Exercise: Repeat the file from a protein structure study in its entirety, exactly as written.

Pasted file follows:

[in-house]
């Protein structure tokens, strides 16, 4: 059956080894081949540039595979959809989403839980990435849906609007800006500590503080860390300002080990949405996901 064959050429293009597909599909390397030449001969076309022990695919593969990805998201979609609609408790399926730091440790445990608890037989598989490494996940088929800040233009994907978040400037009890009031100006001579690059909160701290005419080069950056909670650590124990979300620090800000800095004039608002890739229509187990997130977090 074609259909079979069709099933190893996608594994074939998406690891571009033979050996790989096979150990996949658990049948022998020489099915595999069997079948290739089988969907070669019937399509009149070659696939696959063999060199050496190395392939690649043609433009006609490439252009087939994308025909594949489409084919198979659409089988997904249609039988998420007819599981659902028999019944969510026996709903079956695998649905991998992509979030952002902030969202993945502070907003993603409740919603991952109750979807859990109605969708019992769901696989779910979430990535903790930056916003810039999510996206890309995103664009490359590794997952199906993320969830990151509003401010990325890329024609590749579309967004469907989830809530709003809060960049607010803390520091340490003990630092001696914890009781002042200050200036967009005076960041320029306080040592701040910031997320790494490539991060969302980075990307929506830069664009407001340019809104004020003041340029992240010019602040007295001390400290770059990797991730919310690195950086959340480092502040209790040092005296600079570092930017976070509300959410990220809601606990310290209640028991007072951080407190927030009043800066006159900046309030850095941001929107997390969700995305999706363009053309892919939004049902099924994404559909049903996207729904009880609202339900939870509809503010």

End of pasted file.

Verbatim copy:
[in-house]
């Protein structure tokens, strides 16, 4: 059956080894081949540039595979959809989403839980990435849906609007800006500590503080860390300002080990949405996901 064959050429293009597909599909390397030449001969076309022990695919593969990805998201979609609609408790399926730091440790445990608890037989598989490494996940088929800040233009994907978040400037009890009031100006001579690059909160701290005419080069950056909670650590124990979300620090800000800095004039608002890739229509187990997130977090 074609259909079979069709099933190893996608594994074939998406690891571009033979050996790989096979150990996949658990049948022998020489099915595999069997079948290739089988969907070669019937399509009149070659696939696959063999060199050496190395392939690649043609433009006609490439252009087939994308025909594949489409084919198979659409089988997904249609039988998420007819599981659902028999019944969510026996709903079956695998649905991998992509979030952002902030969202993945502070907003993603409740919603991952109750979807859990109605969708019992769901696989779910979430990535903790930056916003810039999510996206890309995103664009490359590794997952199906993320969830990151509003401010990325890329024609590749579309967004469907989830809530709003809060960049607010803390520091340490003990630092001696914890009781002042200050200036967009005076960041320029306080040592701040910031997320790494490539991060969302980075990307929506830069664009407001340019809104004020003041340029992240010019602040007295001390400290770059990797991730919310690195950086959340480092502040209790040092005296600079570092930017976070509300959410990220809601606990310290209640028991007072951080407190927030009043800066006159900046309030850095941001929107997390969700995305999706363009053309892919939004049902099924994404559909049903996207729904009880609202339900939870509809503010």